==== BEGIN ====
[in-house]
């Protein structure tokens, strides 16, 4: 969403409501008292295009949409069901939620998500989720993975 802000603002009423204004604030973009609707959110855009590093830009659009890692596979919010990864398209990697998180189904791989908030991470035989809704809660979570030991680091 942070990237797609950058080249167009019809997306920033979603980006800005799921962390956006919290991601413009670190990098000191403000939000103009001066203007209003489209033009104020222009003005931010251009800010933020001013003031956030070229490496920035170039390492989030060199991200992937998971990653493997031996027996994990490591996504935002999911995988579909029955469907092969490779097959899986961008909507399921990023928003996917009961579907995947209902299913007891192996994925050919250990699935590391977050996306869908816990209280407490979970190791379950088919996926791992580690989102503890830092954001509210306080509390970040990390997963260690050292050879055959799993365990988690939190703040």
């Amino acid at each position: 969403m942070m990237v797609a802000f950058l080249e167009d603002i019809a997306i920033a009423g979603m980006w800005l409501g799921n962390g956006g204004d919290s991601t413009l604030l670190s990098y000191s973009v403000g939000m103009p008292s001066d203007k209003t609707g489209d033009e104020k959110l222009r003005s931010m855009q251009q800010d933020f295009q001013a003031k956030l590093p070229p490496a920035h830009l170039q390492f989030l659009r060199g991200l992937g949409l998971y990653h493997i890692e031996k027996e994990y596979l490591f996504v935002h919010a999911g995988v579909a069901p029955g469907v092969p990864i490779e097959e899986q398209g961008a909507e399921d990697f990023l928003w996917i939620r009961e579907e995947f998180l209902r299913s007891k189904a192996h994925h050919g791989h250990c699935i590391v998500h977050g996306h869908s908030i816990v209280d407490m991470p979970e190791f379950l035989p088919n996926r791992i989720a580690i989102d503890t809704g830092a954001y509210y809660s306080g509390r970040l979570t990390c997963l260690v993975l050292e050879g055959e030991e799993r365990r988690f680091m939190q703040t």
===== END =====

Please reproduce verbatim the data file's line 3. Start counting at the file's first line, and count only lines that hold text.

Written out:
């Amino acid at each position: 969403m942070m990237v797609a802000f950058l080249e167009d603002i019809a997306i920033a009423g979603m980006w800005l409501g799921n962390g956006g204004d919290s991601t413009l604030l670190s990098y000191s973009v403000g939000m103009p008292s001066d203007k209003t609707g489209d033009e104020k959110l222009r003005s931010m855009q251009q800010d933020f295009q001013a003031k956030l590093p070229p490496a920035h830009l170039q390492f989030l659009r060199g991200l992937g949409l998971y990653h493997i890692e031996k027996e994990y596979l490591f996504v935002h919010a999911g995988v579909a069901p029955g469907v092969p990864i490779e097959e899986q398209g961008a909507e399921d990697f990023l928003w996917i939620r009961e579907e995947f998180l209902r299913s007891k189904a192996h994925h050919g791989h250990c699935i590391v998500h977050g996306h869908s908030i816990v209280d407490m991470p979970e190791f379950l035989p088919n996926r791992i989720a580690i989102d503890t809704g830092a954001y509210y809660s306080g509390r970040l979570t990390c997963l260690v993975l050292e050879g055959e030991e799993r365990r988690f680091m939190q703040t």